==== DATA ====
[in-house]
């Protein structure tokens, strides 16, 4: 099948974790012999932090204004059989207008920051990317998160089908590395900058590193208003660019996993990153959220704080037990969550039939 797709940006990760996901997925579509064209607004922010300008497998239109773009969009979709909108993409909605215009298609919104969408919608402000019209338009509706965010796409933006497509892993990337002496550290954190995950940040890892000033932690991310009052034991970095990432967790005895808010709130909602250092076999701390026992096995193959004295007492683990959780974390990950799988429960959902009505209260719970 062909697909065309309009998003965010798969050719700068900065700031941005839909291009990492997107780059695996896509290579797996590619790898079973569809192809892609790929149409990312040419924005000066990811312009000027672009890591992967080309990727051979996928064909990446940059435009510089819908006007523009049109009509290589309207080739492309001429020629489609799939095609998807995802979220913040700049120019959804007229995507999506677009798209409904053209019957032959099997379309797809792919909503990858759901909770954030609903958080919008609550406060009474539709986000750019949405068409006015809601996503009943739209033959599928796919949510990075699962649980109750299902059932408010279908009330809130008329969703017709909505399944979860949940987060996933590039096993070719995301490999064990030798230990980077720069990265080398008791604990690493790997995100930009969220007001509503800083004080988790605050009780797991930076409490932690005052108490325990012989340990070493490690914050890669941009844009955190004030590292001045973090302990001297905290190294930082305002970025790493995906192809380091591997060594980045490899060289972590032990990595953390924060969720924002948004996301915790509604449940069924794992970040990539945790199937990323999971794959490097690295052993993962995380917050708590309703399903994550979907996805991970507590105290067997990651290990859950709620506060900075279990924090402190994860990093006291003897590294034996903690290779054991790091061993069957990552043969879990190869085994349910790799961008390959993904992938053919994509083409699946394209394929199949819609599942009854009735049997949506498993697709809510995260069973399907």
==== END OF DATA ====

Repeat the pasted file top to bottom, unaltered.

[in-house]
């Protein structure tokens, strides 16, 4: 099948974790012999932090204004059989207008920051990317998160089908590395900058590193208003660019996993990153959220704080037990969550039939 797709940006990760996901997925579509064209607004922010300008497998239109773009969009979709909108993409909605215009298609919104969408919608402000019209338009509706965010796409933006497509892993990337002496550290954190995950940040890892000033932690991310009052034991970095990432967790005895808010709130909602250092076999701390026992096995193959004295007492683990959780974390990950799988429960959902009505209260719970 062909697909065309309009998003965010798969050719700068900065700031941005839909291009990492997107780059695996896509290579797996590619790898079973569809192809892609790929149409990312040419924005000066990811312009000027672009890591992967080309990727051979996928064909990446940059435009510089819908006007523009049109009509290589309207080739492309001429020629489609799939095609998807995802979220913040700049120019959804007229995507999506677009798209409904053209019957032959099997379309797809792919909503990858759901909770954030609903958080919008609550406060009474539709986000750019949405068409006015809601996503009943739209033959599928796919949510990075699962649980109750299902059932408010279908009330809130008329969703017709909505399944979860949940987060996933590039096993070719995301490999064990030798230990980077720069990265080398008791604990690493790997995100930009969220007001509503800083004080988790605050009780797991930076409490932690005052108490325990012989340990070493490690914050890669941009844009955190004030590292001045973090302990001297905290190294930082305002970025790493995906192809380091591997060594980045490899060289972590032990990595953390924060969720924002948004996301915790509604449940069924794992970040990539945790199937990323999971794959490097690295052993993962995380917050708590309703399903994550979907996805991970507590105290067997990651290990859950709620506060900075279990924090402190994860990093006291003897590294034996903690290779054991790091061993069957990552043969879990190869085994349910790799961008390959993904992938053919994509083409699946394209394929199949819609599942009854009735049997949506498993697709809510995260069973399907």